The Washington Post and New York Times report on the group of old, increasingly irrelevant moderates who seem to want to draft Michael Bloomberg for a "national unity" government. There's a serious problem, however. Neither Bloomberg nor the people trying to draft him have a national constituency or an actual issue-based rationale for running.
As I've written before, the only people who want Bloomberg to run are (a) moderate former elected officials and pundits who want to be relevant and dislike polarization and (b) consultants who would make a fortune from his candidacy. To repeat my line: some people call pundits and political consultants the elite; Bloomberg calls them his base.
The reasons Bloomberg is exceptionally unlikely to win are straightforward. Third-party candidacies are usually built around an issue that cuts across party lines like the deficit or race; Bloomberg has no such issue. More importantly, the factors preventing a successful third party bid -- which include strategic voting for one of the top two candidates, party loyalty, ballot access, and the Electoral College -- are essentially insurmountable. As a result, Bloomberg would probably follow the trajectory of John Anderson, a moderate Republican who ran for president as an independent in 1980. He entered the race with a splash and then tailed off into irrelevance. I would expect Bloomberg to do the same thing despite his billions.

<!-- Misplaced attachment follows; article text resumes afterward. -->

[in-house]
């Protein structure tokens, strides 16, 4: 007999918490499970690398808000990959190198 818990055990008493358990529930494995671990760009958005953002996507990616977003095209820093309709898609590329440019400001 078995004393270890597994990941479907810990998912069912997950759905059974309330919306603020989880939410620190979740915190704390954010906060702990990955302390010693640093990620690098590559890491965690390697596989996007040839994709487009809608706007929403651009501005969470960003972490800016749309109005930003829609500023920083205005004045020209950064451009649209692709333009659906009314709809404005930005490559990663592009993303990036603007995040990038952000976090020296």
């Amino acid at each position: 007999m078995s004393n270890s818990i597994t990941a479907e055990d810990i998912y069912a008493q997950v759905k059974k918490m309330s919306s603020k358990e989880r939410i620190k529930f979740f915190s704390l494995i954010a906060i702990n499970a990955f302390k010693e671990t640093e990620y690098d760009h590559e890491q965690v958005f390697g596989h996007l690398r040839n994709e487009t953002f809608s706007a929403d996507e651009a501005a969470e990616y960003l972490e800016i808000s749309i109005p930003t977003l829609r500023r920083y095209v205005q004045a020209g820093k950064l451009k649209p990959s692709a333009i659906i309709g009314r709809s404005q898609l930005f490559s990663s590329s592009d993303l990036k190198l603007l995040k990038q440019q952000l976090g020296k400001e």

With that said, Bloomberg would undoubtedly affect the race, particularly if he used his cash to go negative on one or both major party nominees. My take is that he would be more likely to peel moderate Democrats and independents off of, say, Hillary than to pull voters from the Republican nominee. But it is hard to predict.
In the end, he's more likely to pull a Colin Powell and flirt with the idea for a long time before finally saying no. You get a big ego boost without the humiliation of utter defeat. (Ask Fred Thompson what happens when you say yes!)